Updated on 3 April 2013
Good news for European honeybees - Syngenta and Bayer CropScience develop action plan to counter risk to bee health from neonicotinoid pesticides
Singapore: Agri giants Syngenta and Bayer CropScience have developed an action plan to help unlock the EU stalemate on bee health, following the failure of the European Commission to reach agreement with member states on an appropriate response to EFSA's report on the theoretical risk to bee health from neonicotinoid pesticides.
The key features of the action plan, include significantly scaling up of the creation of pollen rich, flowering field margins across the EU to provide essential habitat and nutrition for bees; supporting the establishment of a comprehensive field monitoring program for bee health including the detection of neonicotinoid crop protection products particularly in maize, oilseed rape, sunflower and cotton; and mandatory implementation of strict measures to mitigate the exposure risk to bees.
Investment and implementation of new technologies, which further reduce dust emissions from the planting of seed treated with neonicotinoid crop protection products, and investment in the R&D of new solutions for the main factors impacting bee health, which include parasites and viruses, and establishment of area-wide long-term pilot studies which demonstrate their effectiveness, are some of the other features included in the action plan.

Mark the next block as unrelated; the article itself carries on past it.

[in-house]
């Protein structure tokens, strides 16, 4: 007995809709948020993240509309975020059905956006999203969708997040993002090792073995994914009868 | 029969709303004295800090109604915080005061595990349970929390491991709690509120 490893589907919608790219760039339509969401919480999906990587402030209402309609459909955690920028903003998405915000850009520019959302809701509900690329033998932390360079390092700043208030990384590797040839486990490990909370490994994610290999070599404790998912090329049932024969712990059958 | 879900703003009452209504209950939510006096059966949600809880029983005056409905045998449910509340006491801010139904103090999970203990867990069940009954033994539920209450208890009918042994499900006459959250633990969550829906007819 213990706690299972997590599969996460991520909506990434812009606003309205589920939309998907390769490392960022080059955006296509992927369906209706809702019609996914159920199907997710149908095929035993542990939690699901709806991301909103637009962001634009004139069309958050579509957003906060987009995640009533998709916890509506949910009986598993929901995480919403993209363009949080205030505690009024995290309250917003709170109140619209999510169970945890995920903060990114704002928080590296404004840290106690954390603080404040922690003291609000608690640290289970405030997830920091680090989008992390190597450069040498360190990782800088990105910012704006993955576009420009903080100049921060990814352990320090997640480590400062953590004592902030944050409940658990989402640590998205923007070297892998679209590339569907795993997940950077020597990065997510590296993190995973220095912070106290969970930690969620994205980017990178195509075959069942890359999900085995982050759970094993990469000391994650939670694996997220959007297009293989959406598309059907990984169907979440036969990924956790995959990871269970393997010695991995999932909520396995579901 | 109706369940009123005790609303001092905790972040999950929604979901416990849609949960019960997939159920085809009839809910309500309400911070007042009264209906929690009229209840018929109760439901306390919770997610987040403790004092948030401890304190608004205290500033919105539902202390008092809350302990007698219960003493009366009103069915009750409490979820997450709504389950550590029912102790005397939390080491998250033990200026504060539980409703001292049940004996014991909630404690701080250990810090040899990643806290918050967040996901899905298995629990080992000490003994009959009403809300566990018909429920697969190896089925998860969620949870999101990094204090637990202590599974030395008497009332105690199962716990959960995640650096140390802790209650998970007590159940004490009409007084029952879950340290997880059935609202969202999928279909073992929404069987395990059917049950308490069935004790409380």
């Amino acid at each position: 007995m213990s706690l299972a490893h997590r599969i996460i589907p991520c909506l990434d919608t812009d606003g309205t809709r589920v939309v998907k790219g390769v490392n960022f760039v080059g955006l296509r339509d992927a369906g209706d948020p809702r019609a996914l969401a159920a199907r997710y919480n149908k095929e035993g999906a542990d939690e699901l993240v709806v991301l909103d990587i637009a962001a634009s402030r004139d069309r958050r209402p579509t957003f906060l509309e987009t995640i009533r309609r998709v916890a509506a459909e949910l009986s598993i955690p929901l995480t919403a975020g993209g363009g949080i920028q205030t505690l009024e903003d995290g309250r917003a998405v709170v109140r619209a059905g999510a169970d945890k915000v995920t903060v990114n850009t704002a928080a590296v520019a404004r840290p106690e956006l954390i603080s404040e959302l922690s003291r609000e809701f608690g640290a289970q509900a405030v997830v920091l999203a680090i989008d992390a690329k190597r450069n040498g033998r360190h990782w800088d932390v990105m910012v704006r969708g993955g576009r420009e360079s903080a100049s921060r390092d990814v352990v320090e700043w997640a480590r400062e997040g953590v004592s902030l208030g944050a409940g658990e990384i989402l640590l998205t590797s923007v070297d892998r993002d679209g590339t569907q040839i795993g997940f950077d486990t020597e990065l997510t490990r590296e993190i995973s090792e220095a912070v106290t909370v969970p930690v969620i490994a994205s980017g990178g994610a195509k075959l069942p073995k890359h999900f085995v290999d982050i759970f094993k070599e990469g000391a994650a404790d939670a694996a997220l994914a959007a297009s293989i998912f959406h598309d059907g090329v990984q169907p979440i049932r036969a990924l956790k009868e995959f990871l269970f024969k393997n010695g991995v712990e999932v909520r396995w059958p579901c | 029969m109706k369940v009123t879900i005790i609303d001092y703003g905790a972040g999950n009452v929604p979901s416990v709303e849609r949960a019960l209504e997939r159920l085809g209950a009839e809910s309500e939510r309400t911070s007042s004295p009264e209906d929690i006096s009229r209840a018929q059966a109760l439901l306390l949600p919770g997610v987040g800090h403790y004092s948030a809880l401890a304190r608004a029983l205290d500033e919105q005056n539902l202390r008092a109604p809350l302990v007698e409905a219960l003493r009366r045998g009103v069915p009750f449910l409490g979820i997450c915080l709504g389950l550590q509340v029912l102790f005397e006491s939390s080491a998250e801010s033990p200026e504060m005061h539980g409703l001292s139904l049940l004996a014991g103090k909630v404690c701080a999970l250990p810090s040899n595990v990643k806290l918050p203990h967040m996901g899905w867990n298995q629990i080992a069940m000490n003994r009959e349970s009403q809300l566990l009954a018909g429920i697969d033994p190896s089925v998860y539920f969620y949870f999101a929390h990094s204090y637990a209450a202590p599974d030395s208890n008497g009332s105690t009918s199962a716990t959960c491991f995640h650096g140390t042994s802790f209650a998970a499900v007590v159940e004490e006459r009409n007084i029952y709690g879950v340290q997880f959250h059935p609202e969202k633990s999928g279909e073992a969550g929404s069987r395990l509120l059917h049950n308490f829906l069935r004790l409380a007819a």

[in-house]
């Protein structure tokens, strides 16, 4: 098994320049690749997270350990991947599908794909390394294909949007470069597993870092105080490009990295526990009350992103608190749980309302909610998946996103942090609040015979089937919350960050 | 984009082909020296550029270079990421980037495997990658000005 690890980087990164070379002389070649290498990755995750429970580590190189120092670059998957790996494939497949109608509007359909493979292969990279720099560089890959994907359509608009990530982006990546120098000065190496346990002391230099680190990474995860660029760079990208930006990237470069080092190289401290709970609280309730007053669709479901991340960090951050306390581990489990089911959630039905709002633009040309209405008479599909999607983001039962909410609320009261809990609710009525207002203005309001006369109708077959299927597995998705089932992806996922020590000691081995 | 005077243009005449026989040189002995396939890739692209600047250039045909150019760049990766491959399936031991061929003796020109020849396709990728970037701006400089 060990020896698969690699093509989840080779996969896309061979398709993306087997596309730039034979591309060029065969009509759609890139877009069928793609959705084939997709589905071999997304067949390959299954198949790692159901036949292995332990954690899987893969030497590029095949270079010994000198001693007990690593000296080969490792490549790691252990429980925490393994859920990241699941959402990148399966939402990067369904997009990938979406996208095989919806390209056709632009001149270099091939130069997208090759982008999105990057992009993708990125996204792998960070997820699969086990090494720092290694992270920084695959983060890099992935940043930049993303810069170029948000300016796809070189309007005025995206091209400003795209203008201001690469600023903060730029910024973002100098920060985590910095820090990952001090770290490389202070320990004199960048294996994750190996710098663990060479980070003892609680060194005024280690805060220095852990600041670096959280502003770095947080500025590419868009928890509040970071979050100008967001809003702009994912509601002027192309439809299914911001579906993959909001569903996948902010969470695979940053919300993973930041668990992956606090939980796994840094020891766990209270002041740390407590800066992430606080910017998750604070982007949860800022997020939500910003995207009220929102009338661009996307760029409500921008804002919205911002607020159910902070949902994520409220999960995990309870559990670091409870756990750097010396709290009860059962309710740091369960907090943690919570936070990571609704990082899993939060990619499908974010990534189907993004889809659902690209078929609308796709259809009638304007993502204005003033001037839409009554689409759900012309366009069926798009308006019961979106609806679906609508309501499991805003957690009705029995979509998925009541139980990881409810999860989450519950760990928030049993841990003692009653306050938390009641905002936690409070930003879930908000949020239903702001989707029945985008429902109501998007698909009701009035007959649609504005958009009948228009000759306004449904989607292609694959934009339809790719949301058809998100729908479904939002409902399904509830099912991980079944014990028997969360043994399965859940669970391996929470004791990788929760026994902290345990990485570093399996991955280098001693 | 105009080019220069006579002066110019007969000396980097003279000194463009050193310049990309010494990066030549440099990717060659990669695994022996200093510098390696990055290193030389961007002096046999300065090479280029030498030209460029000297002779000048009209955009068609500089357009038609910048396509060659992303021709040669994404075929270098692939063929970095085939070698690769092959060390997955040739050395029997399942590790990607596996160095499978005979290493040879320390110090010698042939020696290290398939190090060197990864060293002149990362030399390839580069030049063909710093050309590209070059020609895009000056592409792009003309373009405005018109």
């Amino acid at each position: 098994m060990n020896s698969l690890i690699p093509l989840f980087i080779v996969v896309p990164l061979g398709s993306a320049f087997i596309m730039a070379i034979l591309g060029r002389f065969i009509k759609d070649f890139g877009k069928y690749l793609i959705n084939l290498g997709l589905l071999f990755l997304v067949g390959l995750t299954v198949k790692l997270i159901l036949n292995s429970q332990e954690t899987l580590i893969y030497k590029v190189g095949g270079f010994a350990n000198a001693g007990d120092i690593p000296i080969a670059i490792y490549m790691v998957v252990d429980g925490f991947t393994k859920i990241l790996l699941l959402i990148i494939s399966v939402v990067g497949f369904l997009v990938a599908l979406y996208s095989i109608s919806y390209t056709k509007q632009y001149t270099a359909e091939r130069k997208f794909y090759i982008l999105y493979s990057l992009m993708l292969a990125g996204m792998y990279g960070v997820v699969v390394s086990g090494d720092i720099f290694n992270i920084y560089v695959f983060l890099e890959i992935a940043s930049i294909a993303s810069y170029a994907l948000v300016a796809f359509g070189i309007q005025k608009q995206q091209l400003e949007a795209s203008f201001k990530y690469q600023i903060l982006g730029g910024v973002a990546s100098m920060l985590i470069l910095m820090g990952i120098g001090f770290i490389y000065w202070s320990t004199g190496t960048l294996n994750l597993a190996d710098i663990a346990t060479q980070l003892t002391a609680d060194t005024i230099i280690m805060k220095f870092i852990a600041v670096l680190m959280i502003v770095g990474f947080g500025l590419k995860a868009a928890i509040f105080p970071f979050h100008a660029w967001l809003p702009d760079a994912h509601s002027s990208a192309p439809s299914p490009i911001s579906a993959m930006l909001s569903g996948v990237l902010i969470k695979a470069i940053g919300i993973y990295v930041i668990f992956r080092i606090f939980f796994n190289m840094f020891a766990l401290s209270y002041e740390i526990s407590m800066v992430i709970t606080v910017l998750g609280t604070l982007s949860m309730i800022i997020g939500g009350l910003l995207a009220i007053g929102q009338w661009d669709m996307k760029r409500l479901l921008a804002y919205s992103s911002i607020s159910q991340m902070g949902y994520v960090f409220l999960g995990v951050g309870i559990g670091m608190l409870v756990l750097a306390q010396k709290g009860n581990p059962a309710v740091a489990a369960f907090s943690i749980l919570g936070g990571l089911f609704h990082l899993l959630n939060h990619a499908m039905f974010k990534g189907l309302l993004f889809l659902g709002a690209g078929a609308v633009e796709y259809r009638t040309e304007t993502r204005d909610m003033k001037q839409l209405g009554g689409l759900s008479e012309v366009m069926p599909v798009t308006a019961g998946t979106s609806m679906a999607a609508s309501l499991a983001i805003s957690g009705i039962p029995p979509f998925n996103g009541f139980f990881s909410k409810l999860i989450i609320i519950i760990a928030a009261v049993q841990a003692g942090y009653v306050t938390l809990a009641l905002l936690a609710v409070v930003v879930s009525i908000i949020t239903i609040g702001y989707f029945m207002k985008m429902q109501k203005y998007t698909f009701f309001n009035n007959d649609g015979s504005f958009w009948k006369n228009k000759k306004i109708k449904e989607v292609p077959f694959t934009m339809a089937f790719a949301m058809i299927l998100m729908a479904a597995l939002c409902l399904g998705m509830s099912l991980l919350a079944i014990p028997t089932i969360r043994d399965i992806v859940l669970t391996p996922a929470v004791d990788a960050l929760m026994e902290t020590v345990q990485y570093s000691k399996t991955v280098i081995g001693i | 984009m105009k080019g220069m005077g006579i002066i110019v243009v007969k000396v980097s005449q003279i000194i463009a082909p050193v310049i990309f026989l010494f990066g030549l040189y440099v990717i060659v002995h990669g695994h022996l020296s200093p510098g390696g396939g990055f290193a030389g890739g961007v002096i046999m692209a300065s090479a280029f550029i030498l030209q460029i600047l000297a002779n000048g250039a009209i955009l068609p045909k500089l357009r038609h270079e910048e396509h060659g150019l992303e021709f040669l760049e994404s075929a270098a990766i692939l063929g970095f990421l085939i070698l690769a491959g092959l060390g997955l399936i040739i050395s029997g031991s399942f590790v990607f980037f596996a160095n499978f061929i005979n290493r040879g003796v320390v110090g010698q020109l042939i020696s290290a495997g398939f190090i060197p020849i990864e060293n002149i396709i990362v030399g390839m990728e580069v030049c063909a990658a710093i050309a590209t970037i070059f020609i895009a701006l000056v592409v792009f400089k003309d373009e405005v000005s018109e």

Dr John Atkin, chief operating officer, Syngenta, said that, "This comprehensive plan will bring valuable insights into the area of bee health, whereas a ban on neonicotinoids would simply close the door to understanding the problem. Banning these products would not save a single hive and it is time that everyone focused on addressing the real causes of declining bee populations. The plan is based on our confidence in the safety of our products and on our historical commitment to improving the environment for bees."
Dr Rüdiger Scheitza, member of the board, and head, strategy and business management, Bayer CropScience, said that, "Even though all the evidence points to various parasites and diseases being the true cause of poor bee health, we are keen to do everything in our power to give consumers confidence in our products. The significant lack of agreement between the European Commission and the Member States needs a bold plan so that farmers in Europe can continue to produce the high quality affordable food, in a way that promotes the health of bees and other pollinators. We believe that such a plan as this can be delivered."